The SMC-70 is a computer produced by Sony from 1982.
Although it resembles a home computer, it was designed for professional video generation, for example in Cable television applications, and digital video effect generation. It was the first computer that used the just invented (also by Sony) 3.5" micro floppy disk drive that later became industry standard. It had a few distinctive aspects that set it aside from many of it contemporary systems. For example it did not use a version of Microsoft BASIC, but its own Sony developed BASIC, and it could handle and display kanji characters.
Variations and upgrades
The SMC-70G is the same computer, but with an NTSC video genlocker, while the SMC-70GP has a PAL video genlocker. With the use of the SMC-7086 supercharger you could add an 5 MHz 8086 16-bit CPU that came with 256 KB of RAM upgradable to 768K, and it could then run CP/M-86.
- Sony BASIC language interpreter in ROM
- Full-stroke keyboard, 72 keys with editing and arrow keys
- Z80A CPU, clocked at 4.028 MHz
- HD46505S-1 CRT controller
- 64KB RAM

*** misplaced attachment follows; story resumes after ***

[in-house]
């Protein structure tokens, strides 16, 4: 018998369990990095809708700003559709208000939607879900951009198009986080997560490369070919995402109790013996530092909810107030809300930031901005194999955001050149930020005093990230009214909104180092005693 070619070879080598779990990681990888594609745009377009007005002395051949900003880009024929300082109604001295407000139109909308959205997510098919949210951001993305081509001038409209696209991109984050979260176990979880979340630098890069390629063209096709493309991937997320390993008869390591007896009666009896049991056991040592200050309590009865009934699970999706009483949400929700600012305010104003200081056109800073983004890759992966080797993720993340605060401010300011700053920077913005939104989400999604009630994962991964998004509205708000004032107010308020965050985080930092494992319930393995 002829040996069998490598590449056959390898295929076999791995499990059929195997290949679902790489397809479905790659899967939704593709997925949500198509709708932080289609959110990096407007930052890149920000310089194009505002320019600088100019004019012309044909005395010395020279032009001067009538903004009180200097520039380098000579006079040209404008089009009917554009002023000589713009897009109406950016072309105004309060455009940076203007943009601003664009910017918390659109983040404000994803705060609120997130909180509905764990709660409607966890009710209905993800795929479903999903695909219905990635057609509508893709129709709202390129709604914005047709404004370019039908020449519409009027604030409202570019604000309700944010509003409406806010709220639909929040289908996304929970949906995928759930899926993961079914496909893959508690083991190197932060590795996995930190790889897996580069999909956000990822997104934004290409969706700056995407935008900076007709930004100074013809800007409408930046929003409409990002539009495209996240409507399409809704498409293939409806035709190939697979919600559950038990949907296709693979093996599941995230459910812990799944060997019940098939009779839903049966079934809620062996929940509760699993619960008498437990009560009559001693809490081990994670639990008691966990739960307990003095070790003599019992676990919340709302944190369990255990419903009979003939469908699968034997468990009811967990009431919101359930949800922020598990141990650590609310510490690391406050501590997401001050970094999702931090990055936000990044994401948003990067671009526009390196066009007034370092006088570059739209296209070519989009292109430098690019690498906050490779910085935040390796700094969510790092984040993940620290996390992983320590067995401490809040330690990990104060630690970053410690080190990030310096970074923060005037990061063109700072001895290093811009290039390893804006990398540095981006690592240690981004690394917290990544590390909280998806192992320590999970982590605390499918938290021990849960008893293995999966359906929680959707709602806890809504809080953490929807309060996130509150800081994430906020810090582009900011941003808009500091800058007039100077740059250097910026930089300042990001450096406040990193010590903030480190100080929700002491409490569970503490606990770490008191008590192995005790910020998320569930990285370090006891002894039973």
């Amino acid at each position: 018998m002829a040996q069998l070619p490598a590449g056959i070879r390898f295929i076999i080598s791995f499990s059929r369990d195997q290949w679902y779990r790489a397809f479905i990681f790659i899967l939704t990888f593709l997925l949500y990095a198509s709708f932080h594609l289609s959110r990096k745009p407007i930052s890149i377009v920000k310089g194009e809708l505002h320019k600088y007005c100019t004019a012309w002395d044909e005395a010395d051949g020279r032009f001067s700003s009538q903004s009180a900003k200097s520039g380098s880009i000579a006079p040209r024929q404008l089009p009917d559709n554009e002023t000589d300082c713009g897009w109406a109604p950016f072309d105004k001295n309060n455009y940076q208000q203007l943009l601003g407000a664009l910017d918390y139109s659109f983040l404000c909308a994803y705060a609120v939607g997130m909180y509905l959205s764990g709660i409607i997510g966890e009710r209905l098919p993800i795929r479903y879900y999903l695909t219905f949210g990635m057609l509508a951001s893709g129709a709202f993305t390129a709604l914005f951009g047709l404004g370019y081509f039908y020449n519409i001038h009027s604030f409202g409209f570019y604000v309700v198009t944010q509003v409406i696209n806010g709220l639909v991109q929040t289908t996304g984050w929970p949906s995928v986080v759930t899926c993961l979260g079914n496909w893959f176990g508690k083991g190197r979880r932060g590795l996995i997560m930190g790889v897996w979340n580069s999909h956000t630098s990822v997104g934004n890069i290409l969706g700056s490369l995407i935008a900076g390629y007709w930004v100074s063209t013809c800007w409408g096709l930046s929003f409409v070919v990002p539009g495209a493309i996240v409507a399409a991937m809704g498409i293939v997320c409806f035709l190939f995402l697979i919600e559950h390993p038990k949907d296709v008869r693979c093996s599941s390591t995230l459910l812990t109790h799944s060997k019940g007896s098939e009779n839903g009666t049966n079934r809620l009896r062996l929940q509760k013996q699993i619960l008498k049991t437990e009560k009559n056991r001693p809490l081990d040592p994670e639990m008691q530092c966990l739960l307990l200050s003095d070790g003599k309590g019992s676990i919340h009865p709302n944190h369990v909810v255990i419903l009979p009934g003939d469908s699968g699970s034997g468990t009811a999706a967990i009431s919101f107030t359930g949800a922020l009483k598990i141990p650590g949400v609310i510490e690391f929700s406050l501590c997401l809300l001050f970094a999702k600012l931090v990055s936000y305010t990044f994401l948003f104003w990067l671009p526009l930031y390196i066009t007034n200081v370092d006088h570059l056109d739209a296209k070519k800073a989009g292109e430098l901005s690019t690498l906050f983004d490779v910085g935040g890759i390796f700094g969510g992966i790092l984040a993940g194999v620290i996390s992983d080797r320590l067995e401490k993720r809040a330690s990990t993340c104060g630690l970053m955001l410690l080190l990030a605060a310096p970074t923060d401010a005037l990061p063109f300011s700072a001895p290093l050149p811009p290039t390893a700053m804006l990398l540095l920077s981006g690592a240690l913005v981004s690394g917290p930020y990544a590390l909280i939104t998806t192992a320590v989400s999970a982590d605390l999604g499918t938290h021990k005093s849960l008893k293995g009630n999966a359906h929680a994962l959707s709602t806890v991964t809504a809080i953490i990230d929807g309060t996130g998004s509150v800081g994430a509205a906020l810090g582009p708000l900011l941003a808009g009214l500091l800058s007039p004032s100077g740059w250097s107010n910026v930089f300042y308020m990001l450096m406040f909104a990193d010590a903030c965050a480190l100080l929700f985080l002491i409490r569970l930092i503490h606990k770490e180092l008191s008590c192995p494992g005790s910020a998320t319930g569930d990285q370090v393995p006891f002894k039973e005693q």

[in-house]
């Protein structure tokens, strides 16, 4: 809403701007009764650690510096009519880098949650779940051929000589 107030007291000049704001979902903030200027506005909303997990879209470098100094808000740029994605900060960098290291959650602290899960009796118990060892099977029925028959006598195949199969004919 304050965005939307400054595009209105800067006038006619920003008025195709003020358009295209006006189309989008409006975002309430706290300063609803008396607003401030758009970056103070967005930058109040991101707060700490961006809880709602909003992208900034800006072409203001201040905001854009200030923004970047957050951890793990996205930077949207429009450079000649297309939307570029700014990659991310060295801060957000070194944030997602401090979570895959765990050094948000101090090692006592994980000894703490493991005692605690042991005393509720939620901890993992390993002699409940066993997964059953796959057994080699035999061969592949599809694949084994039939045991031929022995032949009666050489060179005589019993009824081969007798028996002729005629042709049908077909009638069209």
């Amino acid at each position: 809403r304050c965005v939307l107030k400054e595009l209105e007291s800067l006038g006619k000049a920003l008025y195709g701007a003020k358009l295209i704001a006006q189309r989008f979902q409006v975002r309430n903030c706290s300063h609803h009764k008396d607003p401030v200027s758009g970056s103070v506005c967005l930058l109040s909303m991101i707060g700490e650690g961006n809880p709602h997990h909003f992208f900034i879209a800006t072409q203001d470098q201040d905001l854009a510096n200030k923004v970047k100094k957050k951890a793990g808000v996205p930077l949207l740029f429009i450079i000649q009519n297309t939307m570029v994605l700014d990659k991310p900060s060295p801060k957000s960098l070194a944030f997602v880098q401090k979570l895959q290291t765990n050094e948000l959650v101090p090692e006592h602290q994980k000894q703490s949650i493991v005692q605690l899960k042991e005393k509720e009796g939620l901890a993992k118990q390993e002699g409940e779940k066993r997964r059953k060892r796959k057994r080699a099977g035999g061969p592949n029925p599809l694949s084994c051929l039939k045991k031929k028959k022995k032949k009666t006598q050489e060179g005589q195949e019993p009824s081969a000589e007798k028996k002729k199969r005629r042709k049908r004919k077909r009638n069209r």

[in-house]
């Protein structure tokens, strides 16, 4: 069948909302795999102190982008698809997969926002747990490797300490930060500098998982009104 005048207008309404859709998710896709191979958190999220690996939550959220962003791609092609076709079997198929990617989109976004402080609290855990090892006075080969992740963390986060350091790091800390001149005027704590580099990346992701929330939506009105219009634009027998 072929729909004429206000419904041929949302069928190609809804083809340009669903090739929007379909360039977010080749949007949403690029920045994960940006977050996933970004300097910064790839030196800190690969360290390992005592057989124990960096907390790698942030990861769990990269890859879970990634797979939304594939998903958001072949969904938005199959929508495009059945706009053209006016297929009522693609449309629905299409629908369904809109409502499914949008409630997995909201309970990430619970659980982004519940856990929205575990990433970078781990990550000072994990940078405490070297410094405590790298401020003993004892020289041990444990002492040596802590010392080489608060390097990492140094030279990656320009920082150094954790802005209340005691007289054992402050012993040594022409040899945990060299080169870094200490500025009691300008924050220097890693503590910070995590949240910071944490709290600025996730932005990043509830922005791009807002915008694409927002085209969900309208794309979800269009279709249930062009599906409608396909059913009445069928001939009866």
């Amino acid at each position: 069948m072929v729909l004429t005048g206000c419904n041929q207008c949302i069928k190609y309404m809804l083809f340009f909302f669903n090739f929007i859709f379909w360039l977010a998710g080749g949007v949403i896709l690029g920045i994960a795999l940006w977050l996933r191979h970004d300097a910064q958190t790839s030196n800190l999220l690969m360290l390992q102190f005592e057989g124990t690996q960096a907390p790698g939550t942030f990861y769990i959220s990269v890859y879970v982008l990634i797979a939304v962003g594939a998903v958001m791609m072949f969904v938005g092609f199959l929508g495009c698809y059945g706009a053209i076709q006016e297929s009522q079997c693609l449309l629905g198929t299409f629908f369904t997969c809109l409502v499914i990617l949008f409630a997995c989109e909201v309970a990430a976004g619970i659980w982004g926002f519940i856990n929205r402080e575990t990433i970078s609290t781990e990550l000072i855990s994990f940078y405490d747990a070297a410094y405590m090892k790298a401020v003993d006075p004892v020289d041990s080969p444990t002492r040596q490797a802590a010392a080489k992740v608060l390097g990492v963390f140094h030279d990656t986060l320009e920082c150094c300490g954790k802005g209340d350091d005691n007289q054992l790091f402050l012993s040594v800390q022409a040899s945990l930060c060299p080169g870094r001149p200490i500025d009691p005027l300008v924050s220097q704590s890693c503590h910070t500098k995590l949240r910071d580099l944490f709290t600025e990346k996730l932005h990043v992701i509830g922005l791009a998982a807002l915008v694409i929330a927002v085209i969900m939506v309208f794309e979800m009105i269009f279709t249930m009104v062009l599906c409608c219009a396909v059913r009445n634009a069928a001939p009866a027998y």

- 32KB VRAM, 2KB Character RAM, 2K attribute RAM and 2K Programmable font (PCG) RAM
- 32KB (shadow ROM), 9KB system monitor, 22KB Sony BASIC, 1KB character font
- 40x25, 80x25 (8×8 dot matrix) monochrome (any two of 16 colors) text modes
- 160x100 16 colors (4 pages), 320x200 16 colors, 640 x 200 4 colors, or 640 x 400 in monochrome graphic modes
- 16 border colors
- 1 voice, 5 octave sounds
- I/O Ports: RS 23C, Tape, Light Pen, Key Pad, Audio output, RGB Multi Out, B/W Multi Out, I/O Expansion connector, Centronics.
- Storage devices: 2x optional 3.5 disk-drives, cassette port 1200 Bps
- CP/M OS
- Dimensions (Width) 366mm × (height) 90mm × (depth) 444mm
- Weight 4.8kg
- 100V 50/60Hz built-in power supply unit
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